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Colleen, Class of 2024

Class of 2024's Colleen

When did you decide to pursue veterinary medicine?

For as long as I can remember, vet school was “on the table” for me. I knew I wanted to work with animals, but I wasn’t sure in what capacity. As an undergraduate student at Cornell, I discovered how much I loved the problem-solving aspect of clinical medicine, and I had several experiences that allowed me to work within the realm of veterinary medicine. I was hooked. 

What did you do to prepare for veterinary school?

To prepare my vet school application, I worked to cultivate a variety of veterinary experiences. For me, this included work at a small animal hospital, an internship with an ambulatory veterinarian, and work at Wildlife Conservation Society’s Queens and Bronx Zoos. I also gained research experience that culminated in an honors thesis. I took a wide range of courses that I felt would help me in vet school, and I obviously worked to keep my grades up. 

Looking back, what did you feel best prepared you for vet school and what do you wish you had done to enhance your preparation?

I think my experiences working alongside veterinarians prepared me the most for vet school because they sparked my passion for the field and allowed me to see the difference that vets can make for their patients and communities. I was really happy with my vet school application. Looking back, I wish I had focused a bit less on application preparation because that can be so stressful. I’ve learned that if you pursue what you’re interested in and make connections because they’re genuinely meaningful to you, the application falls into place along the way, so it’s not something that has to consume you. 

What advice do you have for high school or college students who are interested in becoming a veterinarian?

While it’s definitely important to prepare for a vet school application, my advice is to enjoy your current life stage. Don’t do things just because you think they’ll stand out on an application. Pursue interests outside veterinary medicine while you have the opportunity to! For me, that meant pursuing an English minor. You’ll get to vet school eventually, but make sure you’re giving your full attention to where you are now and taking each step of the process as it comes.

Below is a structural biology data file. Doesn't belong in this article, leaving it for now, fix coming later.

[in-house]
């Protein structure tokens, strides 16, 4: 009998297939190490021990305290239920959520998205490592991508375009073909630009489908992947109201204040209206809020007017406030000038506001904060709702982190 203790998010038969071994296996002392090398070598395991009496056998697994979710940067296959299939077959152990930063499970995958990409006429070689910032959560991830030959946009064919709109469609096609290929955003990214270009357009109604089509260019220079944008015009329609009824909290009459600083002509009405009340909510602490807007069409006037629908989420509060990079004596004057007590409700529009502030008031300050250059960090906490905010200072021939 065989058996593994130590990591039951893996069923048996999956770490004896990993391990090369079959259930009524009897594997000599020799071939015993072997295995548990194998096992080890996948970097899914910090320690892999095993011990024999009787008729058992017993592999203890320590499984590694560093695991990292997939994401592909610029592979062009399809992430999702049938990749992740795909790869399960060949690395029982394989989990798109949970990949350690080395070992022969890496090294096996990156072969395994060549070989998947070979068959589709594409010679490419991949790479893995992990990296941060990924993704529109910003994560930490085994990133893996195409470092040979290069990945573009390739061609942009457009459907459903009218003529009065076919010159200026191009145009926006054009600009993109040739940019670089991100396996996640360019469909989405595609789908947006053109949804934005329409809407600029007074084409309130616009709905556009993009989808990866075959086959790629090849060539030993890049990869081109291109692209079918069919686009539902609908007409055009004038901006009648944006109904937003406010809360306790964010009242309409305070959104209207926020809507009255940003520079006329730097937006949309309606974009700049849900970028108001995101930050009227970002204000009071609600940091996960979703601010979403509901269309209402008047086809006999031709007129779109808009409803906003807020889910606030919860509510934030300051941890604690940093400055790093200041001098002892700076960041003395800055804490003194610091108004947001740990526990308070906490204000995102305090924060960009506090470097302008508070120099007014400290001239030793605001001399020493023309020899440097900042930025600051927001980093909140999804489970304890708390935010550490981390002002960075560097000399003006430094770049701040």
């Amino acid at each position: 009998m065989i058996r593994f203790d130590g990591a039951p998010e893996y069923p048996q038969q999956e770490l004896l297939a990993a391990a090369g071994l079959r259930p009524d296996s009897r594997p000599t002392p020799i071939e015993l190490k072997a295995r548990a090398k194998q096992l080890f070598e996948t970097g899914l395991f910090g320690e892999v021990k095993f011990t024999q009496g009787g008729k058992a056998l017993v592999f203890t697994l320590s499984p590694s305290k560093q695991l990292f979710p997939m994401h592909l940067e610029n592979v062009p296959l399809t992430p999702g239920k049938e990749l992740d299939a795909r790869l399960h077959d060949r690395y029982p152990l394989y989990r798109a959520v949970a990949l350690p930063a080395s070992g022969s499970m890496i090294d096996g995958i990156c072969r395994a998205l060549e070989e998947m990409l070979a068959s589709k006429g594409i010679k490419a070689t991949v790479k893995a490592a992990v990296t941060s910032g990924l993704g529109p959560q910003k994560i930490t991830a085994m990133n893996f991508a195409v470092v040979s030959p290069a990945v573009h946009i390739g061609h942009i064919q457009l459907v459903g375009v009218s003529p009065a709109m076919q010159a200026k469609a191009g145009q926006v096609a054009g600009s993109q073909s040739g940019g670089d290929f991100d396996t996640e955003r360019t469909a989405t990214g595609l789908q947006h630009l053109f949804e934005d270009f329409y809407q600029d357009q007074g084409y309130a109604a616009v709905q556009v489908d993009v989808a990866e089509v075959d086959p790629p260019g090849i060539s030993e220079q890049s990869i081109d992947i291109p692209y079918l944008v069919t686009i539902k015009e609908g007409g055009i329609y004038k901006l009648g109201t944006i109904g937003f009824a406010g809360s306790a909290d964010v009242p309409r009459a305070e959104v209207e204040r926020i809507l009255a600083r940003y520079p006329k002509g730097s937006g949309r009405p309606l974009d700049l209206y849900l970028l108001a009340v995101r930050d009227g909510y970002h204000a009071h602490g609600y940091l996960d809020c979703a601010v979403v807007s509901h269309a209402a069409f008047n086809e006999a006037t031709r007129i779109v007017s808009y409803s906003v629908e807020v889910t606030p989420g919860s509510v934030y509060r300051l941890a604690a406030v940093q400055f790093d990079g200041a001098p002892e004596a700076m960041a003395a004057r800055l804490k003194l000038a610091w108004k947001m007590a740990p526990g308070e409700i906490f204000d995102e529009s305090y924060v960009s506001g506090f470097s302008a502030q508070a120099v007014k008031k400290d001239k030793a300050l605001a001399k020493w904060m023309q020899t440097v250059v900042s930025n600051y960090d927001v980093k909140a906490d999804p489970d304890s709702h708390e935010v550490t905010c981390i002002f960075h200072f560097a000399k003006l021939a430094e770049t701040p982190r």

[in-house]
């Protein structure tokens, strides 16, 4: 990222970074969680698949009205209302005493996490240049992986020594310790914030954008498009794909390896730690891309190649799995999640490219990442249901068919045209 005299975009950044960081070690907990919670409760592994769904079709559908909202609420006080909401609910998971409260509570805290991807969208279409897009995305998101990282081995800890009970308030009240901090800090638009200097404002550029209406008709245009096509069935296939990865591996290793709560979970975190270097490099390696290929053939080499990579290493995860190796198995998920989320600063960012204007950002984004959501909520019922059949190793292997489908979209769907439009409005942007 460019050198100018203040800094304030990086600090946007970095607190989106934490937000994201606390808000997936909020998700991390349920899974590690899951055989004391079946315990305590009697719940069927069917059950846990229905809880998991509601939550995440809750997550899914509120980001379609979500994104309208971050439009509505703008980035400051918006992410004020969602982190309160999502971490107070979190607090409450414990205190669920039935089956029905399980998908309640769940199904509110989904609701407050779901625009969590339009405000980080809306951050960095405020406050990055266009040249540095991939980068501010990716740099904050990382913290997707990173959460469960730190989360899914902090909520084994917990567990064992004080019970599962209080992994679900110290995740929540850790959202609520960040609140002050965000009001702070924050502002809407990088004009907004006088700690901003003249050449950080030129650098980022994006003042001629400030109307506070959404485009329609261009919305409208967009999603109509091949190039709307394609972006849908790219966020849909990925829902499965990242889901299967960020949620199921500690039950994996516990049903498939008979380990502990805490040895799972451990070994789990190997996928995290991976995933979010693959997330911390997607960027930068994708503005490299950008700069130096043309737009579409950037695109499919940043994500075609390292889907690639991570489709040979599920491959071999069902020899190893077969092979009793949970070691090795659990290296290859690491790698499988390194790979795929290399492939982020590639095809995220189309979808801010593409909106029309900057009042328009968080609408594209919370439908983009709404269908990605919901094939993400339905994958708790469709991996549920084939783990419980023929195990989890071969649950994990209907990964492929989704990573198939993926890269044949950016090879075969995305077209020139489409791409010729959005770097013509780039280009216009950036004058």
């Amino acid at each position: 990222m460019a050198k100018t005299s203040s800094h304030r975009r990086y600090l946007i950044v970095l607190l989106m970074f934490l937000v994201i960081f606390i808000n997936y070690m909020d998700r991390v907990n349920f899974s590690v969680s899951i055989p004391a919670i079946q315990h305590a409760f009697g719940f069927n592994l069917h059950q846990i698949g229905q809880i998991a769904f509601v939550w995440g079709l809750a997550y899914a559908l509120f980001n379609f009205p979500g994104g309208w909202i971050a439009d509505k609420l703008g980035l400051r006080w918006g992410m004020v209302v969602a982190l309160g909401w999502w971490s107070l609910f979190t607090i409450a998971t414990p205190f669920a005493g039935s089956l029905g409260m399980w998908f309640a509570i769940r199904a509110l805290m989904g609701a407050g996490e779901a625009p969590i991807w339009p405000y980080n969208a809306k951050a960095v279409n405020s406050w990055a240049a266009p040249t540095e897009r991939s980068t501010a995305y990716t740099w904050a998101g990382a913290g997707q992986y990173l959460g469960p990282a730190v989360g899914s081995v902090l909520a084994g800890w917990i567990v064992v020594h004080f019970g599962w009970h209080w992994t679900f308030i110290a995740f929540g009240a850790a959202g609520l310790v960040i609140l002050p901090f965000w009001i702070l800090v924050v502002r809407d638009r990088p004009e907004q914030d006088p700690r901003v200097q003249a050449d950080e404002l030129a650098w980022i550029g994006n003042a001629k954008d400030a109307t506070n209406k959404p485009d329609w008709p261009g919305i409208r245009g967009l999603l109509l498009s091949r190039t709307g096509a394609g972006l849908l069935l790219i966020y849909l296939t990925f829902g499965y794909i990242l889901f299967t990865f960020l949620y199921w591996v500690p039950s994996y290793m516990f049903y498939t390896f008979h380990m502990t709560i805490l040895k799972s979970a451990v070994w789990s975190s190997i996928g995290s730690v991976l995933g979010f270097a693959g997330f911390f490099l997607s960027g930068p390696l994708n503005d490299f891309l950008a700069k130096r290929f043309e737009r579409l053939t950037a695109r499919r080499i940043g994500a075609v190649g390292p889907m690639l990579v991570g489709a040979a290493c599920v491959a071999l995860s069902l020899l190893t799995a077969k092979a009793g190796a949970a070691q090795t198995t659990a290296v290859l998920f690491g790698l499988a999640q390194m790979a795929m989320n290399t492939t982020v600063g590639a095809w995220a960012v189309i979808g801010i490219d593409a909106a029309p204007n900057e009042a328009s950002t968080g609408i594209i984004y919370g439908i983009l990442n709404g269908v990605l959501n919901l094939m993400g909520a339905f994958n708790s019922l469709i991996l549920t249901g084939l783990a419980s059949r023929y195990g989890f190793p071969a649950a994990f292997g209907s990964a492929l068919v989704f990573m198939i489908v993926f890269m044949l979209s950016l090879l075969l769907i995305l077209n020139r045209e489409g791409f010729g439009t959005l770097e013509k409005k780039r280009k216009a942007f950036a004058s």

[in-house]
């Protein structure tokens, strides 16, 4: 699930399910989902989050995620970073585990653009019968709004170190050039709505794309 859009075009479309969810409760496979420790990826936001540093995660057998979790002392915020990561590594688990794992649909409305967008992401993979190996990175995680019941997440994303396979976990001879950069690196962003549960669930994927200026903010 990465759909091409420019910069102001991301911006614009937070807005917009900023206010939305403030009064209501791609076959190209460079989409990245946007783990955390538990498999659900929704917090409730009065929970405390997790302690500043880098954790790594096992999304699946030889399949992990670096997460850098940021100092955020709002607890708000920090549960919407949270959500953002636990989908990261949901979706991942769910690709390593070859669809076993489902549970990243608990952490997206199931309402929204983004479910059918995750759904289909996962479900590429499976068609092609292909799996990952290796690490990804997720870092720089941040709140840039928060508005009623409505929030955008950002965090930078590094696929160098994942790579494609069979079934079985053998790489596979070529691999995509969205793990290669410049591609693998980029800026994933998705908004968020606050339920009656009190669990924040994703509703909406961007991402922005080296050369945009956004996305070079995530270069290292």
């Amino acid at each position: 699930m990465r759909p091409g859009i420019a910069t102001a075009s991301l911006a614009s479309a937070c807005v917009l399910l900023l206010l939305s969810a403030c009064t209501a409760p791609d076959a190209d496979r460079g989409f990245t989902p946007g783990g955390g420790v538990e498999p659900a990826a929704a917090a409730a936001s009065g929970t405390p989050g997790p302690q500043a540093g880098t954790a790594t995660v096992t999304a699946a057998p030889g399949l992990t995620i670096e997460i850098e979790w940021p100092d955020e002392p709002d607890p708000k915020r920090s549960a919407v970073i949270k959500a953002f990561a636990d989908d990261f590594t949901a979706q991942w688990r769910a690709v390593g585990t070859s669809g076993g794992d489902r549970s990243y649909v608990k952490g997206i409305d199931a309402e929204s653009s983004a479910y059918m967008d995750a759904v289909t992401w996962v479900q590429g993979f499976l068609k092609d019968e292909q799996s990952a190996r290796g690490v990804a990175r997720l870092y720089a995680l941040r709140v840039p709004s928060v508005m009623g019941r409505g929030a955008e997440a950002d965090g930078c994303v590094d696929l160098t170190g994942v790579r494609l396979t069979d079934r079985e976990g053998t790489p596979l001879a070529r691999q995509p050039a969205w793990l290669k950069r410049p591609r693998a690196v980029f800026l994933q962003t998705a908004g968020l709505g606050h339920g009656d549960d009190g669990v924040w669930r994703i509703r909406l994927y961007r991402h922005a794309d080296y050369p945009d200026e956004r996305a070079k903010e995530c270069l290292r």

What advice would you give a post-bac student or career changer who is preparing for a future application?

Your pathway to vet school has been unique. Capitalize on that! Lean into the knowledge and experiences you’ve gained along the way and what sets you apart from more traditional students. 

Why did you choose Cornell Vet? What were some of the things that influenced your decision?

My family started receiving Cornell Vet newsletters when I was a kid due to a mailing error. I remember sitting with the newsletters and reading about all of the impactful work being done at Cornell. It was always the gold standard for me. When I attended Cornell as an undergraduate, I saw how all of the vet students I met were inspired by what they were learning and enthusiastic about their work. I wanted to be just like them. I was drawn to the abundance of opportunities at Cornell Vet and I also felt that the problem-based learning style would make me a better student and veterinarian. 

What do you like most about Cornell and your experience as a student?

I really appreciate the abundance of opportunities to get involved at Cornell Vet. As someone who learns best through hands-on experiences, I have found that these experiences are ready and waiting for you at Cornell. I am also constantly wowed by the diversity of experiences at Cornell Vet. No matter your background or your interests, there’s a niche for you here. 

How have the faculty enhanced your education and learning?

Throughout my vet school journey, I’ve been amazed by how giving faculty are of their time and expertise. During Block I in particular, I have vivid memories of meeting faculty in the gross lab before classes began to talk concepts through. The faculty have made me feel supported and valued within the vet school community. Just as importantly, they give me something to aspire to. Cornell faculty members are inspiring. 

Describe how PBL works and fits your learning style.

The PBL curriculum was one of the key reasons I chose to come to Cornell, and it’s a decision I would make again. PBL is valuable because it teaches you to consider things in a stepwise order and to think like a clinician. Because the answers aren’t handed to you, you’re pushed to seek them out, which is both a valuable skill to have and far more interesting than reading facts from a textbook. By working in tutor groups, we’re encouraged to work alongside our peers and to learn from each other. This structure was particularly valuable to me as a first-year student because I had a built in academic support system. The teamwork in tutor rooms mirrors what I’ve seen in busy clinics, where all clinicians are working together in pursuit of a common goal. Perhaps most importantly, we’re supported by a faculty member every step of the way. 

Colleen with an animal